It’s no secret that relationships can be tough to figure out. Whether you like to seek wisdom in endless Buzzfeed articles, long chats with a trusted friend, or some sign from the universe, it never hurts to hear from some people who might actually know what they are talking about.

Maybe you are lost and lonely, or maybe you are looking to bulk up your relationship advice arsenal. Luckily, some wise faculty and staff have lent their knowledge on the matter. What started off as a humorous, light-hearted article turned into a heartfelt tribute to life and love. I guess that’s what you get when you ask a bunch of highly intelligent faculty and staff to share some casual advice.

Healthy relationships include others. One mark of an unhealthy relationship is drawing lines, closing off, and keeping others out. Healthy ones draw in, embrace, and intentionally include those of differing ethnic and economic backgrounds, those who are marginalized and those who provide a variety of worldviews and perspectives. — Ruth Huston
My biggest piece of advice when it comes to relationships is believing your significant other ‘completes’ you. While I think it is very important for your significant other to be your best friend, make you better, challenge, and encourage you, it is equally important that that person does not become your everything.— Ross Baker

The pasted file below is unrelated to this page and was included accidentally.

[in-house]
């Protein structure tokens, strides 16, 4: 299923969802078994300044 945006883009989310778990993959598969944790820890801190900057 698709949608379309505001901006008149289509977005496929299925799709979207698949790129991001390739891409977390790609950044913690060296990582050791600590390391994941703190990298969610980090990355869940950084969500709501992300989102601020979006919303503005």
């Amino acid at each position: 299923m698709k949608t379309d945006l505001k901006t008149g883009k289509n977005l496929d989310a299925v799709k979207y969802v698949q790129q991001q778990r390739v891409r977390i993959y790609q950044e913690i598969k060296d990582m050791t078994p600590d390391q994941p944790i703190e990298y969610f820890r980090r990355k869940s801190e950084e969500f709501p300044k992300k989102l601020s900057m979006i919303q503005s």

Ross Baker with his daughter Addie.

Relationships are gifts for the flourishing of the whole community and not possessions to be hoarded. — Ben Wayman


Envy and competition are poison for relationships. Don’t tolerate them in yourself and pray for their decrease and disappearance in others. Friends should be able to celebrate with you every bit as well as they mourn with you. — Ben Wayman


Real relationships involve real people, and it turns out that real people are pretty awful. They have strange eating habits, hairy moles, and selfish intentions hidden by deeply imbedded coping skills, created by years of poor decision-making. Please believe me when I say that these strange eating habits do NOT improve as your ‘other’ gets older. Being in a real relationship means you walk alongside those eating habits without expectation of change.— Lisa Amundson

Lisa Amundson.

Be honest-ish with everyone you want to see again. Learn to explain the -ish part as the relationship evolves; this will encourage them to explain their lies as well. Be completely honest with anyone you do not wish to see again. Problem solved. — Jake Amundson

Jake Amundson.

I knew exactly what to do. But in a much more real sense, I had no idea what to do. — Michael Scott
by Anna Evans

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